Given that a composite repository is just a repository that refers to other repositories, the full benefit of p2.index can only be achieved if every child repo has the file.
+
  metadata.repository.factory.order = content.xml,\!
 +
  artifact.repository.factory.order = artifacts.xml,\!
 +
 
 +
=== Example for a mixed repository ===
  
== Jar vs XML extension ==
+
Use this content in your p2.index file, if your repository location contains a content.jar but a compositeArtifacts.jar.
  
== Example for composite repository ==
+
This case should be rare, but does happen to be used at part of our main Simultaneous Release repositories
  
== Example for simple repository ==
+
  version = 1
version = 1
+
  metadata.repository.factory.order=content.xml,\!
artifact.repository.factory.order = artifacts.xml, !
+
  artifact.repository.factory.order=compositeArtifacts.xml,\!
metadata.repository.factory.order = content.xml, !
+
  
  
 
[[Category:Equinox_p2]]
 
[[Category:Equinox_p2]]

Latest revision as of 13:32, 2 March 2012

Contents

[edit] What is the p2.index file?

The p2.index file provides a description of the kind of repository available at a particular location; simple or composite.

The presence of this file in a repository will cause p2 to replace its default lookup order for repository to match the one advised in the file. This only happens the first time a repository is accessed, as p2 then caches "what worked before" and uses that on subsequent accesses. See bug 347448 for more detail, links, and history behind this advisory file. The latest version of the b3 aggregator adds an appropriate p2.index file as it publishes its p2 repository (not sure about other p2 repository publishers).

For example the example p2.index contents below will cause p2 to look for compositeContent.jar, and if not found, then compositeContent.xml and would skip looking for content.jar or content.xml as it normally would look for them first. (And, then, naturally, if it needed artifacts from that site, would look for compositeArtifacts.jar and if not found compositeArtifacts.xml and would skip looking for artifacts.jar and artifacts.xml).

 version = 1
 metadata.repository.factory.order = compositeContent.xml,\!
 artifact.repository.factory.order = compositeArtifacts.xml,\!

[edit] How does it help me?

As a provider of a repository, it does not help you directly, but it helps your users to get a better experience and also slightly reduce the number of hits your server will be subject to.

[edit] What happens if I get it wrong ?

Should you get the content of this file wrong, the repository will fail loading. For example specifying compositeContent.xml where the repository is a content.xml will cause p2 to only look for compositeContent.xml and never look for the content.xml.

[edit] How many files for composite repositories?

Given that a composite repository is just a repository that refers to other repositories, the full benefit of p2.index can only be achieved if every child repo has the file (with only a few exceptions to this general rule) the but benefit is greatest, or most important, for composite sites as that is where the "default rules" are changed the most.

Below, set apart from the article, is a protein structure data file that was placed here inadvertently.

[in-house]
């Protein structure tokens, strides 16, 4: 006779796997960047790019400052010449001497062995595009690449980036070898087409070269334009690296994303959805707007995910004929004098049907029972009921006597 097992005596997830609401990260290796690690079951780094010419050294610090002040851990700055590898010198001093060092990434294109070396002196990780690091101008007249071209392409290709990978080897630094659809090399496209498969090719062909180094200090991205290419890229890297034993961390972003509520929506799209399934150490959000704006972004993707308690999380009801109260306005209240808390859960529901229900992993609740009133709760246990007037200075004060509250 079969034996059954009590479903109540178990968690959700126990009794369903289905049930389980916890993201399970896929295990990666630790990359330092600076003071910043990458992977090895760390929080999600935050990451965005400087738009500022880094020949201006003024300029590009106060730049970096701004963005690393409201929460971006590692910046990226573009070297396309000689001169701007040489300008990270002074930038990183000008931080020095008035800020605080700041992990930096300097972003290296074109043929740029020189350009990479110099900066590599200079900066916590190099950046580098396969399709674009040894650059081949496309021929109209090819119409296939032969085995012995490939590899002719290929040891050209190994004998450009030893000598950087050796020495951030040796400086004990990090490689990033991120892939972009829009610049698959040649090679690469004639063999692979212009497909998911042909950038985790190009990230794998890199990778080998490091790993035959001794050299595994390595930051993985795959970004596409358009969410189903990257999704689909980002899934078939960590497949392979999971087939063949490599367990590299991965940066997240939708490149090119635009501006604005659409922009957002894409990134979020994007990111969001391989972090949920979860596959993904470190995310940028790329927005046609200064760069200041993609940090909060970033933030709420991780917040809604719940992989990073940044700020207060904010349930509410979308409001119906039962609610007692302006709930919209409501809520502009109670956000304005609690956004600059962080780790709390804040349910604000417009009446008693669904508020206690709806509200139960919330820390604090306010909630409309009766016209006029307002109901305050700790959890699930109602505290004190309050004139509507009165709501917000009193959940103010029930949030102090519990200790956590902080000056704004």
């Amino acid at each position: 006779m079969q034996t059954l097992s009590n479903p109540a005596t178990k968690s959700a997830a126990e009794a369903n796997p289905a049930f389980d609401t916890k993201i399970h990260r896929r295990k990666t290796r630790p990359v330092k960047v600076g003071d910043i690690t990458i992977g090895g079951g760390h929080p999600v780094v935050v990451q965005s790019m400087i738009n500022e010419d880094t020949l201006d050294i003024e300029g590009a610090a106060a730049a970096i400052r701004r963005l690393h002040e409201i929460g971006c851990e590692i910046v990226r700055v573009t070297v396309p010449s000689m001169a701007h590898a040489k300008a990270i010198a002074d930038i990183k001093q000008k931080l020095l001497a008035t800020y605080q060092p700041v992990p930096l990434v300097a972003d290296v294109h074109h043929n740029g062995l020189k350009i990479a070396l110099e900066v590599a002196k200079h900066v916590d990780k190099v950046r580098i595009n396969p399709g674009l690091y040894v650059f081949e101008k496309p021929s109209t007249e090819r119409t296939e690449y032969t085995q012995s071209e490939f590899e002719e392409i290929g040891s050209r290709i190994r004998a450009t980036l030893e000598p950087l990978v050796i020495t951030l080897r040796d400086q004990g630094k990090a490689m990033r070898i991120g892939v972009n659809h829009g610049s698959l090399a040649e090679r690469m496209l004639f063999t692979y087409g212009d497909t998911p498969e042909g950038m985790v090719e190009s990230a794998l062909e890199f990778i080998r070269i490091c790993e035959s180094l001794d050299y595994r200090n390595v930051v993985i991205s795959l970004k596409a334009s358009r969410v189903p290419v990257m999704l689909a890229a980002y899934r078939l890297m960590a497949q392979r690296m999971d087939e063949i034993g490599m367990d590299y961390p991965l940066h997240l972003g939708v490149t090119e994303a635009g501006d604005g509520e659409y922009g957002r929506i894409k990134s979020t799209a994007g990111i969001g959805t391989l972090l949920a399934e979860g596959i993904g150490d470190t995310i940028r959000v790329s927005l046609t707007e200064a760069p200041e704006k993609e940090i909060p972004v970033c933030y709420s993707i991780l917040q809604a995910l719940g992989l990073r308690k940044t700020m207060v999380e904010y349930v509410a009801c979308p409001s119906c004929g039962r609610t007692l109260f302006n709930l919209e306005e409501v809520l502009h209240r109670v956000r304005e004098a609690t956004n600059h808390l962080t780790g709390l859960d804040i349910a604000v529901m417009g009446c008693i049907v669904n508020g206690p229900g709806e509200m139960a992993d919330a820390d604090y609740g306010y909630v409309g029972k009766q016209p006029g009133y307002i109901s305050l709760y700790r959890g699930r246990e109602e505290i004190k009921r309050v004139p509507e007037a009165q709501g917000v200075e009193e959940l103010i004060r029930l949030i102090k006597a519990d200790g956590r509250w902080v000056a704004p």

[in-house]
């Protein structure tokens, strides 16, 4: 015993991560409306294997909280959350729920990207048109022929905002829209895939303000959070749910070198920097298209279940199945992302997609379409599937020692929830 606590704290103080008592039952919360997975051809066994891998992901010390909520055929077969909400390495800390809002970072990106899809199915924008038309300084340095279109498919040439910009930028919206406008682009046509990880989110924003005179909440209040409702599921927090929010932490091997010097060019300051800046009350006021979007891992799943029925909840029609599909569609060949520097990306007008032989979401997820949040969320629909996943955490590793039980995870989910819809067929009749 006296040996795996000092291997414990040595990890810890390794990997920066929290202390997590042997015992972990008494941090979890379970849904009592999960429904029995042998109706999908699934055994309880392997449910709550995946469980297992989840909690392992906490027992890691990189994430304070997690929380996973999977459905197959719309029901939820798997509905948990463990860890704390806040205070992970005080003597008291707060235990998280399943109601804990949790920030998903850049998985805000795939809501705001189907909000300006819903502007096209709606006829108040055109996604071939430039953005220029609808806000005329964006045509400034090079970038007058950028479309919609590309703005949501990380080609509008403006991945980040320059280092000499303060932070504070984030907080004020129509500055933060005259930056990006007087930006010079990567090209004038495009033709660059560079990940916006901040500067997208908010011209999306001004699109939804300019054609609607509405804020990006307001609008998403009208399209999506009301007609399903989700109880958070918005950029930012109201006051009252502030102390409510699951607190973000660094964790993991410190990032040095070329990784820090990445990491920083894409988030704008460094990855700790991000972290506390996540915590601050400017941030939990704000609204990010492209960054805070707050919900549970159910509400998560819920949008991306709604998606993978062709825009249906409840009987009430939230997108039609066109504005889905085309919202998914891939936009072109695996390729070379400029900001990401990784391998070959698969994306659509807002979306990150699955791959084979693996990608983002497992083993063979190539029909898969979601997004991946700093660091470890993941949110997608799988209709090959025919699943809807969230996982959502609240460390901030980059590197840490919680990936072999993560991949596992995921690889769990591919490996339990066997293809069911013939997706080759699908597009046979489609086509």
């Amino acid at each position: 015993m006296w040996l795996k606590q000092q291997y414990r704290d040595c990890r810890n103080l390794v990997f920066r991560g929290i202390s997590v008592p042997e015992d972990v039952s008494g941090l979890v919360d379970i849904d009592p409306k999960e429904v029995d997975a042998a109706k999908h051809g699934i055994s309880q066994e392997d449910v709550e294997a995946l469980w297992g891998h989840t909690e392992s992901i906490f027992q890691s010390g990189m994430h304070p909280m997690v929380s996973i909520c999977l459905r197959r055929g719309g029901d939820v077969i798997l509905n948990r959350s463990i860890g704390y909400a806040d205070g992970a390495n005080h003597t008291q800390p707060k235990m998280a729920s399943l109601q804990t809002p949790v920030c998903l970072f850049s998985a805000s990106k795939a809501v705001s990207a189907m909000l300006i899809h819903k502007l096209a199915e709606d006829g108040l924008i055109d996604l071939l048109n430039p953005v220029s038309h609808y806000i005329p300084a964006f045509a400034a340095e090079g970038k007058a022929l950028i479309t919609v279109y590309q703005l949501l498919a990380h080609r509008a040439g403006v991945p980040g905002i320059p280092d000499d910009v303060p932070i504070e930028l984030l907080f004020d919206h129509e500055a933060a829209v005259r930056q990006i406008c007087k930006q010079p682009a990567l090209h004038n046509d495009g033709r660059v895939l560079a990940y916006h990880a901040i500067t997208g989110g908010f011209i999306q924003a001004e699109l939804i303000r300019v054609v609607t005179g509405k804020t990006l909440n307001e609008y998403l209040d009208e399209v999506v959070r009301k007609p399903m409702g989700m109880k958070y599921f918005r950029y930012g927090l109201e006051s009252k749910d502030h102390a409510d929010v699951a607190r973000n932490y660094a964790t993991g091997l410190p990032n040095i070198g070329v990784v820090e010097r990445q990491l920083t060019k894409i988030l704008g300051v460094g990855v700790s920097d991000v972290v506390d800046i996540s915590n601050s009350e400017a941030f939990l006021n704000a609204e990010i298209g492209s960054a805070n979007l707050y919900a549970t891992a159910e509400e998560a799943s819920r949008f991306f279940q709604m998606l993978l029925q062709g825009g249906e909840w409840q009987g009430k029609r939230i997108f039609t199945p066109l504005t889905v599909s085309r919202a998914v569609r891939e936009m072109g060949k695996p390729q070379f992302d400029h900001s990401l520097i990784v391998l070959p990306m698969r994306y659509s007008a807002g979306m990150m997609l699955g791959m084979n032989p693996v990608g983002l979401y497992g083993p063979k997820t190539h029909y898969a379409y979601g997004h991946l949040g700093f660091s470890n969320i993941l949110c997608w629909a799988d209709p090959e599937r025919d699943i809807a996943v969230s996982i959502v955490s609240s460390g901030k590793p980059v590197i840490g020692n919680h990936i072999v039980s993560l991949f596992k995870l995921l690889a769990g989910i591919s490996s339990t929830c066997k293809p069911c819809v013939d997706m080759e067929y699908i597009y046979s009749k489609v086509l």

[edit] Why say 'xml' instead of 'jar' in factory name?

The content of p2.index does not reflect whether the files are zipped or not.

To quote the output of the b3 aggregator:

Please note that the values in this file denotes repository factories and
not files. The factory '<name>.xml' will look for both the <name>.jar
and the <name>.xml file, in that order

For example for a simple repository that contains artifacts.jar and content.jar, the p2.index would still name: "artifacts.xml" and "content.xml" as the factories.

As an aside, jarred versions of p2 content and artifacts files should always be provided for production sites, when the files are of any substantial size.

[edit] Examples

Note, your p2.index file should contain the minimum data possible (that is, no comments) since even though it is small, it currently is requested hundreds of thousands of times on enterprise systems and currently is not cached (See bug 310546).

[edit] Example for composite repository

Use this content in your p2.index file, if your repository location contains compositeContent.jar/xml and compositeArtifacts.jar/xml.

 version = 1
 metadata.repository.factory.order = compositeContent.xml,\!
 artifact.repository.factory.order = compositeArtifacts.xml,\!

[edit] Example for simple repository

Use this content in your p2.index file, if your repository location contains content.jar/xml and artifacts.jar/xml.

 version = 1
 metadata.repository.factory.order = content.xml,\!
 artifact.repository.factory.order = artifacts.xml,\!
 

[edit] Example for a mixed repository

Use this content in your p2.index file, if your repository location contains a content.jar but a compositeArtifacts.jar.

This case should be rare, but does happen to be used at part of our main Simultaneous Release repositories

 version = 1
 metadata.repository.factory.order=content.xml,\!
 artifact.repository.factory.order=compositeArtifacts.xml,\!